Sitting with my friend Roseanne in the darkening twilight, I ask her a question I’ve been asking many people lately: “What does sacred sexuality mean to you?” Roseanne hesitates, searching for the right words. “It’s not something you can force… but once in a while, you pass through into something beyond, something transcendent…. It’s like a great light… Life comes pouring into existence, and for just a second, you get a chance to look at it and see it happening.”
Roseanne, a mother and housewife in her early fifties, is neither a student of Tantra, nor is she versed in New Age thought. In fact, she seems an unlikely source for information on sacred sexuality, raised as she was in a strict Mormon family where sex was equated with sin. Yet the long overlooked truth is that countless “ordinary” men and women feel a natural, intuitive reverence for sex as the place where “life comes pouring into existence.”
At the same time, millions of Americans also carry a heavy legacy of sexual guilt and shame which blocks their ability to appreciate sex as a divine gift. Over and over, people tell me that their parents rarely or never talked about sex, and pretended to be asexual. “In my family,” one woman told me, “there were no words for sexual parts or sexual acts…. When I was eight or nine, I got out a mirror and looked at my vagina and wondered if there was something wrong with me. “Is this okay?’ I thought. ‘Is this how it’s supposed to be?’”
Many of us were raised in religious traditions that considered sex “unspiritual” if not downright sinful. In contrast, most indigenous people revere sex as an encounter with the spirit worlds. Sobonfu Some, a teacher from the African Dagara tribe, says that her language has no words for “having sex.” The equivalent Dagara phrase translates as “going on a journey together”-a journey guided, according to Dagara belief, by the spirits of the ancestors.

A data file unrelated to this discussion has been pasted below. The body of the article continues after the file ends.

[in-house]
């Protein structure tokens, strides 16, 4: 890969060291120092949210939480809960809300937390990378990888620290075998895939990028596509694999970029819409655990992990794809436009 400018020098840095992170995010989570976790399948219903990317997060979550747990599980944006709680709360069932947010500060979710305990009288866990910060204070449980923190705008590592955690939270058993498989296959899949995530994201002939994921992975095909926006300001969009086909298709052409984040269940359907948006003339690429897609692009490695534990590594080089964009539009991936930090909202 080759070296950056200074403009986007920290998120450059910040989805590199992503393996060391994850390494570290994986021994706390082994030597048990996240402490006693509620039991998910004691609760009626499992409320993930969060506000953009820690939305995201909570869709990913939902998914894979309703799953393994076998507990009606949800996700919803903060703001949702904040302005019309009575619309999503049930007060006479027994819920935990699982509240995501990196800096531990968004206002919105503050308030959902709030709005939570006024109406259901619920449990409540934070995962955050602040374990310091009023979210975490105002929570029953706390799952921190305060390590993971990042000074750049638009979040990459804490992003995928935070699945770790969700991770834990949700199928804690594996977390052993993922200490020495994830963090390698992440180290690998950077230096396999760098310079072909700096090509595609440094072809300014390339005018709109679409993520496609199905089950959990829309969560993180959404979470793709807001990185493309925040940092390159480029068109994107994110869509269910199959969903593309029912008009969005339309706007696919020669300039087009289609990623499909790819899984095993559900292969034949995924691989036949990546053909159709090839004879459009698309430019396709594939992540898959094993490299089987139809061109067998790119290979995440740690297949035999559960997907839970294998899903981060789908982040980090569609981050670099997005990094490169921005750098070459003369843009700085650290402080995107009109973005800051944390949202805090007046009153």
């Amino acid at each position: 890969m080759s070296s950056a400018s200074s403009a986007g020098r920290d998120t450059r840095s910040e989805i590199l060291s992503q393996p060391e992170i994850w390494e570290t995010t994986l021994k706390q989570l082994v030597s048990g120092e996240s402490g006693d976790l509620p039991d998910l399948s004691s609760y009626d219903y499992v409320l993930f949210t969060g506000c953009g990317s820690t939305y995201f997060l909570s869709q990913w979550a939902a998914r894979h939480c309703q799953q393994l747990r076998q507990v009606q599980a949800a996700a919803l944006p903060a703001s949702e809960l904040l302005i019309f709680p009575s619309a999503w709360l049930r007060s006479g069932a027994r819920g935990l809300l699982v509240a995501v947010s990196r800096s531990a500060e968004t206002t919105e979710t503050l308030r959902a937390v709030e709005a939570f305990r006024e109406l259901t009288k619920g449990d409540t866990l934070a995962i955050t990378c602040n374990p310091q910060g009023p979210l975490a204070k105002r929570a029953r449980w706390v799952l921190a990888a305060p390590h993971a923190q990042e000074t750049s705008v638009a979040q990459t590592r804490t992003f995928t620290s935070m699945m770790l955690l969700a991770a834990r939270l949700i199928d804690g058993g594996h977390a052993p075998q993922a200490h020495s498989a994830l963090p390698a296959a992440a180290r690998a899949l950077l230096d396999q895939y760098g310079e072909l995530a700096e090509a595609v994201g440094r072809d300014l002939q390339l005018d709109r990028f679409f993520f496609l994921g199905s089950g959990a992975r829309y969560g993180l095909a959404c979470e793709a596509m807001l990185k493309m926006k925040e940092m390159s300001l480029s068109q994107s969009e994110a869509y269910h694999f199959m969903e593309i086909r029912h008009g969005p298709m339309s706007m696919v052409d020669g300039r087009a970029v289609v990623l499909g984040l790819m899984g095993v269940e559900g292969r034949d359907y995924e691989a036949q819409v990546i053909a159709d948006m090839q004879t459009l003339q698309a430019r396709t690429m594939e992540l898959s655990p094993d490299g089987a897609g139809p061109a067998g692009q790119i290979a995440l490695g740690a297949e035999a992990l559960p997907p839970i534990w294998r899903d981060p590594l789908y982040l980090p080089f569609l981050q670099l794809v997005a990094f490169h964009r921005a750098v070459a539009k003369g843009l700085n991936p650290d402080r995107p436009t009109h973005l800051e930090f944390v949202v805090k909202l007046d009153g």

Moreover, the Dagara believe that though this journey is taken in private, it benefits the entire community because in the process, the human and the spirit worlds are brought into alignment. Such ideas may seem a far cry from our own. Yet I have heard hundreds of women, as well as many men, describing sex as a mysterious, profoundly sacred power.
Janet, for example, responded without a moment’s hesitation to my question about the nature of sex: “Sex is the light that streams from the body.” “Sex is magic,” said another woman, “it’s a field of magic.” And yet another told me in a tone of awe, “It’s the primal creative force. It moves through you, but it doesn’t belong to you; you can’t possess it.”
Sex is not a genital activity; in fact, it is not an activity at all, but rather an aspect of the creative life force also known as Kundalini, which can enliven and electrify us at every stage of life. For Cindy, a sculptor in her seventies, the moment of her sexual awakening coincided with her birth as an artist. “In that moment, I understood that this vibrant aliveness was me. That’s who I am. All the creative work I have done since then comes out of that state.”
Cindy has had several deeply satisfying relationships, but today, she is happily single. Grinning, she tells me, “I felt so empowered when I realized that I would always be a sexual woman, and that I didn’t have to depend on a partner. The older I get, the more I feel turned on to spirit, to my own creativity, and most of all to the crazy, magical rush of life.”
Naomi, a woman in her forties, made the exhilarating discovery of her own sexual power during a women’s ritual at which each participant took off her clothes and offered a nude dance. Years of childhood abuse had taught Naomi to equate sex with humiliation. And so, she entered into her dance shaking with terror. Soon however, fear gave way to a mounting surge of ecstasy that coursed through her body and intensified until it exploded into orgasm. “This joy started coursing through my body until I was rolling around on the floor like a little animal, kicking my legs and laughing. It wasn’t dignified or beautiful. It was a joyful, ecstatic exuberance exploding through my body.”